First-time Stage Scholarships partner the Pauline Quirke Academy of Performing Arts aims to make a very big difference with the largest number of places ever offered in a single year. Up to 50 Saturday scholarships, one at nearly every PQA location across the country, will be provided at a cost to the school of nearly £53,000.
For each winning applicant, that’s worth more than £1,000 to cover tuition fees – three hours of lessons in musical theatre, comedy, drama, film and TV – uniform, masterclasses and Trinity College London exams.
PQA founder Pauline Quirke is a believer in the power of drama to change lives and the importance of making theatre skills available to all youngsters, regardless of means.
Quirke’s own introduction came from another famous drama mentor – Anna Scher, who introduced generations of working-class Londoners to showbusiness. Quirke went on to a television career, beginning as a teenage presenter in the 1970s, before becoming a household name with fellow Scher graduate Linda Robson in Birds of a Feather.
PQA creative director Simon James Green says: “Pauline’s approach has always been about trying to give something back, as she benefited as a child from similar training. It’s about offering opportunities where we can.”
In 2007, along with husband Steve Sheen, Quirke turned her ambition into reality when she founded the first Pauline Quirke Academy. Since then, PQA has expanded to more than 50 sites, from Newcastle to Torbay.
So what’s the secret of its popularity? “Firstly, it’s a friendly, family atmosphere – there is no sense of cut-throat competition. We go for a nurturing atmosphere. It’s not just about getting roles; they learn skills that will always be helpful, whether it’s making university applications or applying for jobs,” says Green.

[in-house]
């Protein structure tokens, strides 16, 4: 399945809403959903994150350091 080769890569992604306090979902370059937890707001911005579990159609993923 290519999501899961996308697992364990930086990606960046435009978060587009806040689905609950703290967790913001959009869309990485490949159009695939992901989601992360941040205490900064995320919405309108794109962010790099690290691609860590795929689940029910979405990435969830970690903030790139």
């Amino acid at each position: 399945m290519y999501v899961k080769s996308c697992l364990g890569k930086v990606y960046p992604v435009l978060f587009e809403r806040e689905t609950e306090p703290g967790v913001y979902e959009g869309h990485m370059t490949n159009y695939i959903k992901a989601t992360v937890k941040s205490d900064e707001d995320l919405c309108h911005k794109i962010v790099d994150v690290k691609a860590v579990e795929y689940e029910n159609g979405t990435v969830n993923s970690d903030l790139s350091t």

“A high percentage do want to perform, but kids also come with different priorities. They might be keen to meet a different bunch of friends and/or build up their confidence,” he adds.
The academies also aim to give children experience of as many different aspects of performing as possible. In one Saturday class, you will have hour-long sessions in comedy and drama, musical theatre and then film and television. Classes are divided into age groups, and teachers are specialists working in their chosen fields.
There’s plenty of opportunity for practical training, too. Within the film and TV module, the youngsters get to devise, script, storyboard and edit their own short films (a selection are even shown at schools’ local cinemas, and every two years a number are shortlisted for a festival at the Empire, Leicester Square).
There is also a chance to take part in PQA’s annual West End productions at Her Majesty’s Theatre. Last year, 800 PQA students from 16 academies across the UK were involved.
“It’s an amazing opportunity for them – it’s hard enough for a seasoned pro to get to perform in the West End. They love travelling to London, and the parents are delighted,” says Green, who is also a professional director and works with the children on the production.
Green’s fellow creative director Sarah Counsell runs PQA’s creative management agency Quirky Kidz, and some students have won roles in the West End and on television. But Green explains that great care is taken in managing children’s expectations and pointing out what a tricky business performing is.
He also wouldn’t want scholarships applicants to be worried about being finished, polished performers: “We are looking for kids that will fit in nicely with our family dynamic. The big thing is seeing potential and a passion about joining PQA so that they can get everything they can from the experience.”
Whether you want to make it in entertainment or learn valuable life skills, The Stage/PQA Scholarships are a unique opportunity for youngsters across the UK. If you are aged between six and 18, click here to apply or see below for more information. The closing date for applications is May 16.